Creeping along an overgrown trail, beside a river that lives in my mind as much as in the world. Branches slapping, leaves dripping morning dew. Stumbling over mossy, downed limbs, tree trunks and boulders, the smell of it earthy and rich. Seeing and hearing everything from birds to bears. There are blessed few biting bugs here in Oregon, but I love this just as much while being chewed alive hauling a canoe through the back country of Canada, pulling oars on an Alaskan river, paddling in the Adirondacks in NY, or slipping through the mangroves in Florida.
Contact. The tactile experience of the world. Wind and water, the pressure while wading, the movement while paddling or hiking. The pulse of the earth. My mind is quiet, but wide open. Listen, smell, touch, see- all parts of the whole. All parts of me feeling most alive.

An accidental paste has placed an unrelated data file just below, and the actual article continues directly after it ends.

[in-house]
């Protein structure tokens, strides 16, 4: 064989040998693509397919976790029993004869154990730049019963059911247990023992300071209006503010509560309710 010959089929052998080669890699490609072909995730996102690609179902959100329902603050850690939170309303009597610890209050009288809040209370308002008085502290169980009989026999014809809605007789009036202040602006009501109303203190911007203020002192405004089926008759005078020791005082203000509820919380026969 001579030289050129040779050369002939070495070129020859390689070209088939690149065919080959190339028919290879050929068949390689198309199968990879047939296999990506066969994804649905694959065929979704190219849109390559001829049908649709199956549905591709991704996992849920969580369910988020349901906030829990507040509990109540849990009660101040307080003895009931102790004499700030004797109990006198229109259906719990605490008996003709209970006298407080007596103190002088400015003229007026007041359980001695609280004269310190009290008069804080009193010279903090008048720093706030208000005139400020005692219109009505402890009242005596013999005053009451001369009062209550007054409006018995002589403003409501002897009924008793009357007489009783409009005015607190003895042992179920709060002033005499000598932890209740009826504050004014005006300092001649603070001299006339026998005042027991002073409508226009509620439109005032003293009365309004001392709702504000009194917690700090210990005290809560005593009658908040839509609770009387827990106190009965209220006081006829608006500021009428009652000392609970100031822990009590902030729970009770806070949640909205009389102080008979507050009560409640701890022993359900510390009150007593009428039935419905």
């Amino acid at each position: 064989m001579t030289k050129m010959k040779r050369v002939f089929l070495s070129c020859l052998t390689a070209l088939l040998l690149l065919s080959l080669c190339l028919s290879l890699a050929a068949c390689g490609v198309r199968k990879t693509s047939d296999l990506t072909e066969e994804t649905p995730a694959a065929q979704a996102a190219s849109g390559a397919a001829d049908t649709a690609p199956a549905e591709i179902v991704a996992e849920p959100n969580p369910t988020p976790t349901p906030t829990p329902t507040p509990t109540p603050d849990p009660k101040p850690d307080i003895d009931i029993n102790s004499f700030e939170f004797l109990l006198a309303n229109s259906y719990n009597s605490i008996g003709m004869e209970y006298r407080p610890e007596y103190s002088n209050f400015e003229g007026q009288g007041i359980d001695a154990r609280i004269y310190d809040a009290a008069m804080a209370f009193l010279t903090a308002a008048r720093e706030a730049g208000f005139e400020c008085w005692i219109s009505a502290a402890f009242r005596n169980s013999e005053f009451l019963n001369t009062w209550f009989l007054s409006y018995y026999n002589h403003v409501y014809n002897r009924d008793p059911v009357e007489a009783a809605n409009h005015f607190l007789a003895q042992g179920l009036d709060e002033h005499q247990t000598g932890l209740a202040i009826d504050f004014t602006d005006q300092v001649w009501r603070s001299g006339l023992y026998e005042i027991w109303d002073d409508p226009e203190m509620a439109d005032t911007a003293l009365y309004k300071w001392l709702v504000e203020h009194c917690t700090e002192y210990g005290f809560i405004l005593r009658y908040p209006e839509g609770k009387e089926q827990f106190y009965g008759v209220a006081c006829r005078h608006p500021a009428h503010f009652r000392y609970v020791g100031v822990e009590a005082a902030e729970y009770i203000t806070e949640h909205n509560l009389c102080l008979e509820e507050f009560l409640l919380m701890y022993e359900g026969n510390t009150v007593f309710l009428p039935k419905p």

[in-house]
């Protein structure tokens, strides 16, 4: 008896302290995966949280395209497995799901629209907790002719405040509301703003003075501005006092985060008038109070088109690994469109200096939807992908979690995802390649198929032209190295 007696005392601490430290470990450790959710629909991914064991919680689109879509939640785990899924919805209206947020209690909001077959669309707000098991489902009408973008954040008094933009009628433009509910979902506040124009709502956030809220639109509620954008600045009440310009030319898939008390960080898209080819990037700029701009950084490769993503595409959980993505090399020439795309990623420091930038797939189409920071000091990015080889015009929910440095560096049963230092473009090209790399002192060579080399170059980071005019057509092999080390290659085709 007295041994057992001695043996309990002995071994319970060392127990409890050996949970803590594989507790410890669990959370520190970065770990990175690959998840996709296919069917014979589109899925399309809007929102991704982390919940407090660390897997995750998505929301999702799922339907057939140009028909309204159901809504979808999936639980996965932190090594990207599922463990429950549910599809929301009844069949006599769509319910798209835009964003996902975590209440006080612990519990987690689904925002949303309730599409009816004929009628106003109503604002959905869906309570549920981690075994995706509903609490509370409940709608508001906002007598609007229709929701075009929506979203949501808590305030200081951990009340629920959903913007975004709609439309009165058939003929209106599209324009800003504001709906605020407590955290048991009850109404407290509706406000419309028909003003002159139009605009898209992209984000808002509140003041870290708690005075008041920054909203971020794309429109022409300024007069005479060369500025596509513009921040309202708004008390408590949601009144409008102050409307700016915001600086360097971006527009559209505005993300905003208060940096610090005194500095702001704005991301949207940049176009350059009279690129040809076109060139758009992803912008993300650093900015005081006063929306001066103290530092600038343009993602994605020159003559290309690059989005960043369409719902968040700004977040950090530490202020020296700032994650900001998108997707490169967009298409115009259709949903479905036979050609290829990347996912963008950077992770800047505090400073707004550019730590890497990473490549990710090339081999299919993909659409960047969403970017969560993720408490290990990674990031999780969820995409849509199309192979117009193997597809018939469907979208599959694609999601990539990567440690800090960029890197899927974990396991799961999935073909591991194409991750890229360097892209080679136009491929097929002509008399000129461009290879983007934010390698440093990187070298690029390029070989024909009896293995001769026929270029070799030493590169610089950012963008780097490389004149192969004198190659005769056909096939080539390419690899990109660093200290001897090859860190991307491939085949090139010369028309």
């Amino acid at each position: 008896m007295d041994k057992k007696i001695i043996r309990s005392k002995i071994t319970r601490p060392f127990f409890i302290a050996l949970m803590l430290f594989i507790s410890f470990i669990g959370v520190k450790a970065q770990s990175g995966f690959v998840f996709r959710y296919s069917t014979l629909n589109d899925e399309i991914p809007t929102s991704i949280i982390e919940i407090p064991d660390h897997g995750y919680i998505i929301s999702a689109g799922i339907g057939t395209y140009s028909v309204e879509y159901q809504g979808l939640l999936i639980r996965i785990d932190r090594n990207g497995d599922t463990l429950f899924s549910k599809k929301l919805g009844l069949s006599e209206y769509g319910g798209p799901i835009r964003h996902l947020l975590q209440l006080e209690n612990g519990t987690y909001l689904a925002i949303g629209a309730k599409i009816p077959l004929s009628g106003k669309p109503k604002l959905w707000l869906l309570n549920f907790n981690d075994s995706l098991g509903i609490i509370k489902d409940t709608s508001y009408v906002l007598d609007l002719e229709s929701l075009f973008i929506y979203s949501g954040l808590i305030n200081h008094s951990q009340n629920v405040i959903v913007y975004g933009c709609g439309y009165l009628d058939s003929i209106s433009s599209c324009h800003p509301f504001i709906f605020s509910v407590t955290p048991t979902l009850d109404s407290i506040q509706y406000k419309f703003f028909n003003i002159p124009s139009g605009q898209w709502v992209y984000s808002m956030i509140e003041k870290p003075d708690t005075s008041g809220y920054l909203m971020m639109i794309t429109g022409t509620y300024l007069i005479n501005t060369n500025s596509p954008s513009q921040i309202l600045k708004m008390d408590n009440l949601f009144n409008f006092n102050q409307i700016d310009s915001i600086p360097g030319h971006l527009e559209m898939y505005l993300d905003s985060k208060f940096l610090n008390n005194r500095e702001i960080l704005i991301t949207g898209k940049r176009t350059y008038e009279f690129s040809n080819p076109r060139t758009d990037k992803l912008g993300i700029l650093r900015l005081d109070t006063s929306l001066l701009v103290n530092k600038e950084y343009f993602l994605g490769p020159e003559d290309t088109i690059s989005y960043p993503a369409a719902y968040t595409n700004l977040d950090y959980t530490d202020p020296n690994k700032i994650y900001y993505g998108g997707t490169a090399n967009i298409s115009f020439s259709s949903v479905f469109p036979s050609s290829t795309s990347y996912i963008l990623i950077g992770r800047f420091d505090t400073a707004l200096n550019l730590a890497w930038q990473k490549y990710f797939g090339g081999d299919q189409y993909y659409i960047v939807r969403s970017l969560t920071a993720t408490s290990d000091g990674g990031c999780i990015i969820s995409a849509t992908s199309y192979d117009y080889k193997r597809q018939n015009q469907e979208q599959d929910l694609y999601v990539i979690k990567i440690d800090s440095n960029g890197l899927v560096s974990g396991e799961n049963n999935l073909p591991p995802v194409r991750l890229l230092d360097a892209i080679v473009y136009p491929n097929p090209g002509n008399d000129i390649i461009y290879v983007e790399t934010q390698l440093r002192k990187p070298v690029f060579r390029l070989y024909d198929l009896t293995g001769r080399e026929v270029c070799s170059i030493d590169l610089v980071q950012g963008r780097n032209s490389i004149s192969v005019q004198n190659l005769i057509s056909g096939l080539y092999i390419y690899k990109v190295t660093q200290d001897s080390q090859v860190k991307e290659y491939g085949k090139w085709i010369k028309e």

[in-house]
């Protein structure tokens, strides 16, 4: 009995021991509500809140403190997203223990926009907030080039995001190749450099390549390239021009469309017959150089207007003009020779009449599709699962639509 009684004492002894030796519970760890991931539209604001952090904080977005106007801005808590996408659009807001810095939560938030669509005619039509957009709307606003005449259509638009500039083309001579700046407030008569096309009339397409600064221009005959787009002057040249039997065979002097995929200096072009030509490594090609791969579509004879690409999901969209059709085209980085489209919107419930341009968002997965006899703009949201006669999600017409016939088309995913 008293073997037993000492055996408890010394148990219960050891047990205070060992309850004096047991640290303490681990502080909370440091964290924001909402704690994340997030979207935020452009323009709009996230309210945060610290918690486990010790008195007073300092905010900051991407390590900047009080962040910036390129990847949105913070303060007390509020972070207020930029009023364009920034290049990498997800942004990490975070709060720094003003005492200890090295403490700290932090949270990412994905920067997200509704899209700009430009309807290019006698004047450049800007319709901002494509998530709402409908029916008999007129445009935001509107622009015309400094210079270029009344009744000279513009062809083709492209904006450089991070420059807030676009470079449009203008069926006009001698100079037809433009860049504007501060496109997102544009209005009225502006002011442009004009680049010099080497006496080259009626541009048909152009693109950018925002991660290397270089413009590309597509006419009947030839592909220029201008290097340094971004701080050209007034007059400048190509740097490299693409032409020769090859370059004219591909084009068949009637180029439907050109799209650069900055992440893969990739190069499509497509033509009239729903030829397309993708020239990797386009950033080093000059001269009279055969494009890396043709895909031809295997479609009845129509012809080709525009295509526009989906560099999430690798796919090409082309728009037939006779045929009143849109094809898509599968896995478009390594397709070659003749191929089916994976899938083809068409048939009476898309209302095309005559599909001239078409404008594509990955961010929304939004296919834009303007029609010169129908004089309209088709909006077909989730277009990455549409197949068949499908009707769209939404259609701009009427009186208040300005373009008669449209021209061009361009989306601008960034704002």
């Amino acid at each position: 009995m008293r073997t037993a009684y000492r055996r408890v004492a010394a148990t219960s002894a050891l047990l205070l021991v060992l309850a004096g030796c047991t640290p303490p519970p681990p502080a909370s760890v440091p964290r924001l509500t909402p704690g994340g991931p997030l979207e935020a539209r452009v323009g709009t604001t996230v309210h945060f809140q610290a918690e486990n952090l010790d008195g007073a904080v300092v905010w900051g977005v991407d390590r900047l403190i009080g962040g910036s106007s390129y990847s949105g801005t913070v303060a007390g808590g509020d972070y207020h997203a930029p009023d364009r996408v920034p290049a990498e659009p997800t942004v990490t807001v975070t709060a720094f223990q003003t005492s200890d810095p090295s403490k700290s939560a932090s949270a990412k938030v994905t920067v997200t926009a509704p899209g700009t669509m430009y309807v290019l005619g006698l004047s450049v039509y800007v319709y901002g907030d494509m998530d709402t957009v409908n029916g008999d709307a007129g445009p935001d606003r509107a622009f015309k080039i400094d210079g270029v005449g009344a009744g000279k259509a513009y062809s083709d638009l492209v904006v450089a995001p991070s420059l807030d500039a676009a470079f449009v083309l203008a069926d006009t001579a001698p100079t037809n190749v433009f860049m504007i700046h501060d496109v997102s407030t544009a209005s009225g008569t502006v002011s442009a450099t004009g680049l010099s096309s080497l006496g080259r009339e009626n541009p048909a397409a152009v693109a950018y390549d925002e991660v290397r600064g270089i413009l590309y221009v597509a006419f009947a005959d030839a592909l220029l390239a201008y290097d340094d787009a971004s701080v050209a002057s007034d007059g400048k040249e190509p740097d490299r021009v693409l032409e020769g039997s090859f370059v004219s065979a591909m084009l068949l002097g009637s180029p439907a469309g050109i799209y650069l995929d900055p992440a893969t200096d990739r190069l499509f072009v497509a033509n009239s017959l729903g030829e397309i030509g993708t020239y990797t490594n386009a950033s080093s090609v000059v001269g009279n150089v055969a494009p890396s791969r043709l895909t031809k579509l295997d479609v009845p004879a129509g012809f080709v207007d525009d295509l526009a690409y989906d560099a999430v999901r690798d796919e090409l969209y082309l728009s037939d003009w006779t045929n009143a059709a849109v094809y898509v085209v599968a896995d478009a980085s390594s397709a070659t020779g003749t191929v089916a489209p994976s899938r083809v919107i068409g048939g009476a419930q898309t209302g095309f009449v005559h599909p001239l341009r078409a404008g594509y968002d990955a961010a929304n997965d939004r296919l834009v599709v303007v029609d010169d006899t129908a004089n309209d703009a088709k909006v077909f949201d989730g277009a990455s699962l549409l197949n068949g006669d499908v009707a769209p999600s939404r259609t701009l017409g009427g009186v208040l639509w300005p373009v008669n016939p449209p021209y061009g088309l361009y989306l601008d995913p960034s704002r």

That feeling is important. Vital, I think, to humanity. And I fear we’re loosing it, swept up in the bright, shiny and new. Entertainment.
That’s what I try to paint, to put onto canvas. That connection with the earth, the environment, with life. Learning the language- my language- of paint has been an ongoing process for over thirty years. Influenced by artists from Thomas Moran and Winslow Homer, to Marc Rothko and Gerhart Richter, I seek a representational image, with the active surface of abstract expressionism- hoping to convey the tactile feeling of a place in the paint itself, as much as the visual record of a moment. And now, I feel like I’m at the beginning, my mind wide open, so much to see and learn. So much to share.
I don’t know if I can ever be fully successful in conveying that feeling, but it’s what I’m most compelled to do.
Photo above by Kevin Hospodar